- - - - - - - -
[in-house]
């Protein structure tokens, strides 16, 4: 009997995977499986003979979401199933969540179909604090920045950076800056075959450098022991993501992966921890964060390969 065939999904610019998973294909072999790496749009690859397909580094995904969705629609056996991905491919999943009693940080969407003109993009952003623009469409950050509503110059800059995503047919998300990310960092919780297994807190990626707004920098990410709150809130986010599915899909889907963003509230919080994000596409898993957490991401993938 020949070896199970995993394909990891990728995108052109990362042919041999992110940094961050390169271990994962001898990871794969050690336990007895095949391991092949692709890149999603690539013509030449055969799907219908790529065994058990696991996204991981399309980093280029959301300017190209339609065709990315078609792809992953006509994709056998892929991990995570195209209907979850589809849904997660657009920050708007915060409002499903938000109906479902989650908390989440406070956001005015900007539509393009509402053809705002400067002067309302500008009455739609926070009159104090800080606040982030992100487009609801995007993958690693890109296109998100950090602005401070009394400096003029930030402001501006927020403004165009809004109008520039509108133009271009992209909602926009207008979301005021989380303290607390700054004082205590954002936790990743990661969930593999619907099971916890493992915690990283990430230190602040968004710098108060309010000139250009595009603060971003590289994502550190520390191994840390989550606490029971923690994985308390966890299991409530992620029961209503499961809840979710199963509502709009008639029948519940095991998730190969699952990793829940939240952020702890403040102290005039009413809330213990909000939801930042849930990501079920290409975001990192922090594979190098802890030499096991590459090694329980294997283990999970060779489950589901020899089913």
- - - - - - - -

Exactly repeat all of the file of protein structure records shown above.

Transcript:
[in-house]
């Protein structure tokens, strides 16, 4: 009997995977499986003979979401199933969540179909604090920045950076800056075959450098022991993501992966921890964060390969 065939999904610019998973294909072999790496749009690859397909580094995904969705629609056996991905491919999943009693940080969407003109993009952003623009469409950050509503110059800059995503047919998300990310960092919780297994807190990626707004920098990410709150809130986010599915899909889907963003509230919080994000596409898993957490991401993938 020949070896199970995993394909990891990728995108052109990362042919041999992110940094961050390169271990994962001898990871794969050690336990007895095949391991092949692709890149999603690539013509030449055969799907219908790529065994058990696991996204991981399309980093280029959301300017190209339609065709990315078609792809992953006509994709056998892929991990995570195209209907979850589809849904997660657009920050708007915060409002499903938000109906479902989650908390989440406070956001005015900007539509393009509402053809705002400067002067309302500008009455739609926070009159104090800080606040982030992100487009609801995007993958690693890109296109998100950090602005401070009394400096003029930030402001501006927020403004165009809004109008520039509108133009271009992209909602926009207008979301005021989380303290607390700054004082205590954002936790990743990661969930593999619907099971916890493992915690990283990430230190602040968004710098108060309010000139250009595009603060971003590289994502550190520390191994840390989550606490029971923690994985308390966890299991409530992620029961209503499961809840979710199963509502709009008639029948519940095991998730190969699952990793829940939240952020702890403040102290005039009413809330213990909000939801930042849930990501079920290409975001990192922090594979190098802890030499096991590459090694329980294997283990999970060779489950589901020899089913």